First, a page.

This goes some way to explain how she holds it together at school and appears ‘fine’ and sometimes appears better than fine, she’ll be laughing and engaging but still comes home to fall apart.

This week has been so hard for her with staff illness and absence meaning unexpected substitute teachers.  Her week is not going to plan, it’s unfamiliar and the level of stress it causes impacts on everything.  She came home from school last night subdued and tense.  She was pale and clammy and being winter I suspected a bug, I took her temperature and it was normal.  She was not unwell, she is just exhausted and drained from the emotional toll of all the changes.  The evening was erratic, she was vacillating between tearful and angry, she was refusing school the next day and  refused to go to ballet that evening.

I decided to allow her not to go to ballet this time.  I usually push her outside of her comfort zones and insist she sticks to her commitments.  It was her choice to take up ballet and she’s really good at it, she has just achieved a high merit in her exam and was really (rightly) proud of herself. This term every week she’s tried to get out of going to class and I’ve not caved once.  It’s exhausting always battling and cajoling but it’s the right thing to do and furthermore we’ve paid for it, so she’s going!  She can never explain why she doesn’t want to go and I can’t get to the bottom of it so, commit she must.

After all the school changes this week however I felt that rather than fight that battle I’d keep her home and let her rest and hopefully increase the chance of her managing school the next day.

All evening her stomach was churning with anxiety about the following day at school.  A totally new teacher she has never met is taking them and this is all too new.  There are too many unknowns that haven’t been planned, prepared and practised.  It’s overwhelming for her.

She woke up this morning claiming illness.  It’s really avoidance.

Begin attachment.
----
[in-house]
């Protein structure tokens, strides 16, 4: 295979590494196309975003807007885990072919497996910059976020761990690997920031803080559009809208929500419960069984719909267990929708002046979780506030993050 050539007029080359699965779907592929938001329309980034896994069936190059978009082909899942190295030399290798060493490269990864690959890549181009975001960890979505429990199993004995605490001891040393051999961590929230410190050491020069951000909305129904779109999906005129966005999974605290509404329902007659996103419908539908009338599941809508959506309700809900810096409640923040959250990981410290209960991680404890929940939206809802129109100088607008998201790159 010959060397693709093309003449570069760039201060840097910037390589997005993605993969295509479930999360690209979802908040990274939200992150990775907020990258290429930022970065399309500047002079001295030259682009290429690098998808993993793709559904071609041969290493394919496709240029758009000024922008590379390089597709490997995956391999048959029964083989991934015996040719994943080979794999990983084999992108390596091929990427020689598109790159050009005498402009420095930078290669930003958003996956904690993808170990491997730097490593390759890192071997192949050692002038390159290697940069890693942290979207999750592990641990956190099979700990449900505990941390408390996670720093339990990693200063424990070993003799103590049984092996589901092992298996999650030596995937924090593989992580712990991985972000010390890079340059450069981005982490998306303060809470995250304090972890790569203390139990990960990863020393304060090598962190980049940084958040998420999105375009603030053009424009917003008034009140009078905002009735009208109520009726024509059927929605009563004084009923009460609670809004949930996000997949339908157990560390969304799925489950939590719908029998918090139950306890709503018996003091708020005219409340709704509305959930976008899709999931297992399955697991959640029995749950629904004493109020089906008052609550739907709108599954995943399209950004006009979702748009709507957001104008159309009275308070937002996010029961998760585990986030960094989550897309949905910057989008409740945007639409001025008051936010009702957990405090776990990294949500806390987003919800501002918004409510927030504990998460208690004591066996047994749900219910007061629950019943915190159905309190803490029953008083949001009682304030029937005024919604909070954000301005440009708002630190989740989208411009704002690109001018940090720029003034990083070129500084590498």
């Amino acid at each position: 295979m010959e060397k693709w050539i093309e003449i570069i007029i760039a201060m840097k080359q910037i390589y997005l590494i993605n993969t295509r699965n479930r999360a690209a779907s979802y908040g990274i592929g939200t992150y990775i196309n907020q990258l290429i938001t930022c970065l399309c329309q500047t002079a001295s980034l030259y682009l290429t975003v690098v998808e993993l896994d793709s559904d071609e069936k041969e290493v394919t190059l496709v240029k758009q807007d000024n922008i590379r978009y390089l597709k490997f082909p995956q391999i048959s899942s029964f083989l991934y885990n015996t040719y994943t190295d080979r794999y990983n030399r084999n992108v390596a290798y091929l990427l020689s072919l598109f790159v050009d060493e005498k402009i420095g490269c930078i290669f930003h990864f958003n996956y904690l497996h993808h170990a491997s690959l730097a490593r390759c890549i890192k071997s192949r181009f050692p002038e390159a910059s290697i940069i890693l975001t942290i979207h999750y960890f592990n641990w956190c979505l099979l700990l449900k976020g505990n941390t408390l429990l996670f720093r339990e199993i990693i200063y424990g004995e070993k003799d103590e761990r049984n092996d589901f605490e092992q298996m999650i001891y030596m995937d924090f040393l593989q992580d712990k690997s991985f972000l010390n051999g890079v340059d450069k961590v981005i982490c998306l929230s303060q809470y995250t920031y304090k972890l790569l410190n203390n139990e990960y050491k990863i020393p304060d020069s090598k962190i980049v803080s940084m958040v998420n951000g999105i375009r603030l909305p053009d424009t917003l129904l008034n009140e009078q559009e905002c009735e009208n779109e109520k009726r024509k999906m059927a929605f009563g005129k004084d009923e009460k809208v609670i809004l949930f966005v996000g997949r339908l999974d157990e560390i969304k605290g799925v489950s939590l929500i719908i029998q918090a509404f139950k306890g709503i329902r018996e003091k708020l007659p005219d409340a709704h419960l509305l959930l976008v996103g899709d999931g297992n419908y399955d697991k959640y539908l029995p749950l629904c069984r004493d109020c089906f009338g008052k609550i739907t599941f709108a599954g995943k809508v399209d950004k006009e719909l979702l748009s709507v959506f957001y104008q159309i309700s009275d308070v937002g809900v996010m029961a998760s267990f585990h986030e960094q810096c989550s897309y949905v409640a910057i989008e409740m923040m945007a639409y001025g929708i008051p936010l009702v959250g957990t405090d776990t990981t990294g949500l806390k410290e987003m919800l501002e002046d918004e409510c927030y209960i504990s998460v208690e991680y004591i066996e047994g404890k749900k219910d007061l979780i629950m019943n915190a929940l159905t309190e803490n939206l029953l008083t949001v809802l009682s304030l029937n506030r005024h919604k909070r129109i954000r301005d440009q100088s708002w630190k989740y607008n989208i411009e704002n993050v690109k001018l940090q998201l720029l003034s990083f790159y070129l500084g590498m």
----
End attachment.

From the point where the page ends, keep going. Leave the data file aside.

My main aim is to get her to

  1. Correctly identify what she is feeling
  2. Correctly describe/label what she is feeling/experiencing

We have spent a lot of time talking about ‘the little boy who cried wolf’ over the years, we’ve read the book more times than I can count.  On an academic level she understands the concept but she is not equipped to manage putting it into practice.  So every time she experiences anxiety she claims illness.

She is eight years old.  Now is my time to teach her to recognise what her body is telling her.  To teach her how to self advocate for that.  To teach her that she will be believed when she says she is  feeling anxious and that it’s nothing to be ‘embarrassed’ about [her words].  It’s our chance to prove to her that she will be respected for the recognising her feelings and limits.  It’s our chance to nurture her, to build her into a strong person who can identify and manage her body’s signals.

We also have to be careful not to be manipulated every time she wants to get out of doing something for any reason other than her crippling anxiety.  She’s very bright, she’d make the connection and employ the tactic if she felt it would work.

So, as a mum, how do I know when to push her and when to nurture her?

Mental ill health in young people is on the rise.  The amount of pressure our children are under is at an all-time high and is in some cases damaging their psyches.  The amount of help available is minimal as the NHS mental health service is at crisis point.  Prevention is better than cure, especially when ‘cure’ relies on patchy service availability.

Autistic girls are a particularly vulnerable group and I’m very conscious of that.

Am I harming her or helping her by pushing her out of her comfort zone, by making her go to school?

What is the right answer?

I’m so proud of her, that today, with my and the school’s help she managed to go in.  I managed to tread the fine line of ‘coaxing without demanding’ well enough to get her to school and then with their help through the door, they are managing her transition into and through this tricky day.

Are they doing it right? None of us truly know.  Are they doing their best? Absolutely.

Am I worried that my daughter is suppressing her anxiety to meet expectations? Yes, very.

Do I feel conflicted about this? Yes, incredibly so.

Suppressing her anxiety is different from coping with it.  Suppressing it is quashing it, ignoring it and denying it which leaves it simmering deep down causing damage and delayed presentation.  Coping means addressing it, solving it, learning from it and leaving it behind.  It’s a fine line to find the balance.  How do I know I’m getting it right?

Whatever Works!

‘Whatever works’ is my parenting philosophy.  In fact I’d say it’s largely my philosophy to life… now!

Parenting Little Miss H has taught me that.

I’m adaptable, can fly by the seat of my pants and I make it up as I go along!